“We’re getting to where people are these days,” said Anthony Simon, the head of digital communications in the prime minister’s office.

“Increasing numbers of people are on Twitter – journalists, stakeholders and professional groups – and to be part of that conversation is vital for any government department. It’s democratic because it’s open to anyone and we don’t go on it for the sake of it or over-rely on it – it’s a means to an end.”

The most popular tweet sent by the government was Cameron’s tribute to Baroness Thatcher, prompting 3,500 retweets. The most divisive was when No 10 tweeted every single reshuffle appointment last September, which led to a mass unfollowing from less devoted users but praise from politicos.

But the jury is out on whether the rest of Britain is as Twitter-addicted as the Westminster Village. “I think the majority of activity comes from a fairly small group and most MPs have fairly small audiences,” said Alberto Nardelli, the founder of the app Tweetdeck, pointing out that 1.2m people follow MPs on the site – about the same size audience combined as Beppe Grillo, the leader of Italy’s anti-establishment Five Star Movement.

“I think we’ve gone beyond a ‘should politicians use Twitter?’ phase. It’s now how will it be used,” he added.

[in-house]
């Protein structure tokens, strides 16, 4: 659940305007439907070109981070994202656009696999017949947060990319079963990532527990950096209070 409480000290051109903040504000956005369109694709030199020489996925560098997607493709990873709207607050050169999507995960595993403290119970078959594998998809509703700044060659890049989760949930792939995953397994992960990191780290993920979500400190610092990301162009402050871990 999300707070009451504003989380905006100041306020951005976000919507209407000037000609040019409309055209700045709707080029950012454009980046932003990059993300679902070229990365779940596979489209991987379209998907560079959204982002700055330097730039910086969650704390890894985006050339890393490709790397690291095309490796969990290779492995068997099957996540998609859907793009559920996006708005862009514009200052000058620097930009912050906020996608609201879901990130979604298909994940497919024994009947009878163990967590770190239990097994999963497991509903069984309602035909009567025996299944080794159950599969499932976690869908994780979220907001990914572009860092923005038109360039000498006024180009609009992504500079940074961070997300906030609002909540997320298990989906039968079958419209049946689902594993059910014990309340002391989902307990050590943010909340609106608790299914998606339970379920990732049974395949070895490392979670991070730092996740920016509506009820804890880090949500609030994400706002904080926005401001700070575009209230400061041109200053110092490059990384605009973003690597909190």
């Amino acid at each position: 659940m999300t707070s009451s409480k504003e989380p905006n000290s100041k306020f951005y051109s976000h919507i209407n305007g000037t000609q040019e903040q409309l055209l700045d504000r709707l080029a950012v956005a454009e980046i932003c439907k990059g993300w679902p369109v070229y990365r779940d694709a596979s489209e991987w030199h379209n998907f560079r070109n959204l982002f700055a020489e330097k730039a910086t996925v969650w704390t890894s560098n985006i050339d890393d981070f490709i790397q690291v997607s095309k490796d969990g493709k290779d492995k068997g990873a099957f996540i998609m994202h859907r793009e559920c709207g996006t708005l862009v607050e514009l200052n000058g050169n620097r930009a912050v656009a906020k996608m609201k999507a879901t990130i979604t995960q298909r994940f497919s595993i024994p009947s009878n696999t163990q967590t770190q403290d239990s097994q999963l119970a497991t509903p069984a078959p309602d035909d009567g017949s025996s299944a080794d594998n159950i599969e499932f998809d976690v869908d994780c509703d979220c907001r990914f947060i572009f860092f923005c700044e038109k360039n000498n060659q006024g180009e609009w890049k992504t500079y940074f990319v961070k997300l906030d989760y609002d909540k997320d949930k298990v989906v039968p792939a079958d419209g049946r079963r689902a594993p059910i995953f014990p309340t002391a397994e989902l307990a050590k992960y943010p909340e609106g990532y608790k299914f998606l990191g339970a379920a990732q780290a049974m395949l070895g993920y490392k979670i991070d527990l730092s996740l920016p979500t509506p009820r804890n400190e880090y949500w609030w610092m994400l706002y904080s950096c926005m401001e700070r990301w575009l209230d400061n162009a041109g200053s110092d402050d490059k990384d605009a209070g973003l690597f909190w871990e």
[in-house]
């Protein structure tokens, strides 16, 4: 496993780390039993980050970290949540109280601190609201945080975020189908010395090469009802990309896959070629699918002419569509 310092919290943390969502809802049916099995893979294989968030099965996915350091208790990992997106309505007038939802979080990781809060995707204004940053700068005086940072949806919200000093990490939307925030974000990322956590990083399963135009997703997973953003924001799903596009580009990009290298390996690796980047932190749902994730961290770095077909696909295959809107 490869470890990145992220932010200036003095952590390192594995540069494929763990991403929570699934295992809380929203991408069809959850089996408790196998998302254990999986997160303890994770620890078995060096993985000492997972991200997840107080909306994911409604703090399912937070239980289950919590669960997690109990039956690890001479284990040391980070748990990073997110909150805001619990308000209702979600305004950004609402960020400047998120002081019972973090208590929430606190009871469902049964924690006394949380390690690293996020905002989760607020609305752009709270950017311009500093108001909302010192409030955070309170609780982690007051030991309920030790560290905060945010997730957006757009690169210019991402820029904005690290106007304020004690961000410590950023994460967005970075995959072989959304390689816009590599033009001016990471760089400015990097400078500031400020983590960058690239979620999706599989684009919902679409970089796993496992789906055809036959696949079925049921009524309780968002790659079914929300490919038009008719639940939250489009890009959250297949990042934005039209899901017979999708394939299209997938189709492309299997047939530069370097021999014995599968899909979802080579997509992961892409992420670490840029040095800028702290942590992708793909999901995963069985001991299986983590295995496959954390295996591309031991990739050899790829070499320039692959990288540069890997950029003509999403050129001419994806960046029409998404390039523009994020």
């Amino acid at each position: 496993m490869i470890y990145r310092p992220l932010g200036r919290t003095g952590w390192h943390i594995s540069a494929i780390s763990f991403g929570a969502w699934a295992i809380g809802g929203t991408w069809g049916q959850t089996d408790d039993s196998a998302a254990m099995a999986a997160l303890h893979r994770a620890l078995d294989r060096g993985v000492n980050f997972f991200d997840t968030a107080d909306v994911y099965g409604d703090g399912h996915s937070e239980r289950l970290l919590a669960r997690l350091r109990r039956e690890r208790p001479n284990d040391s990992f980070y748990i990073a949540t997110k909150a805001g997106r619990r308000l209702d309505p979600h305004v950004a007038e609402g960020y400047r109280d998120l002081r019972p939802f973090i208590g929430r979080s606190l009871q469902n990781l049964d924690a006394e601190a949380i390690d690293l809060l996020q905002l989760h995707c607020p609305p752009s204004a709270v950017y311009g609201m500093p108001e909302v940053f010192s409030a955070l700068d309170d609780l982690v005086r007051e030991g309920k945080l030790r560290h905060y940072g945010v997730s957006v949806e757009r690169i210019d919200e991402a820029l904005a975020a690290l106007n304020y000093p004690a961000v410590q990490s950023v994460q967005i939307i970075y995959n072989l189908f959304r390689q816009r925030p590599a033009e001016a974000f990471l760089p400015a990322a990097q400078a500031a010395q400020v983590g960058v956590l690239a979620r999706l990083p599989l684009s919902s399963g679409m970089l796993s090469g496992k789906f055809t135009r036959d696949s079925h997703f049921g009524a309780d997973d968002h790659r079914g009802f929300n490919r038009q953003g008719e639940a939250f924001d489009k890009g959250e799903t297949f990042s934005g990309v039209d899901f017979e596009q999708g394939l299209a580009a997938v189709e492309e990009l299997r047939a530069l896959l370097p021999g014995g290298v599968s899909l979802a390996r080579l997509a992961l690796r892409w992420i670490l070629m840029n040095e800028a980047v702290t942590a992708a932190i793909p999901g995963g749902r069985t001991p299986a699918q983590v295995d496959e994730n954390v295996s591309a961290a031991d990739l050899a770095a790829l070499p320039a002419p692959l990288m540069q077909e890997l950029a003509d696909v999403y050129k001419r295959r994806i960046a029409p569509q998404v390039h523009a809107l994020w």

Josh Halliday


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Posted by admin - April 28, 2013 at 21:07

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Cameron announces ‘dementia friends’ scheme

Measures to boost early diagnosis, make care homes better suited to needs of sufferers, and increase public awareness

The prime minister will today announce plans to recruit 1 million volunteer “Dementia Friends” capable of supporting people with the condition in their communities, wards and care homes.

The scheme is part of a package of measures to boost early diagnosis, to make wards and care homes more comfortable for people with dementia, and to help the public better understand the condition.

There are currently 670,000 people with dementia in England, a number that is set to double in the next 30 years.

Cameron has pledged to make a war on dementia a central health drive matching the previous battle against Aids.

Cameron will say: “Through the Dementia Friends project, we will for the first time make sure a million people know how to spot those telltale signs and provide support. There is still a long way to go in fighting the disease, but together we can improve the lives of millions.”

Members of the public will be educated in local sessions, church halls and work places to become “Dementia Friends”, Number 10 said. They may be a friend, a family member, or someone the sufferer has met through work.

The scheme will provide free coaching sessions on how to spot the signs of dementia and provide support to people with the condition.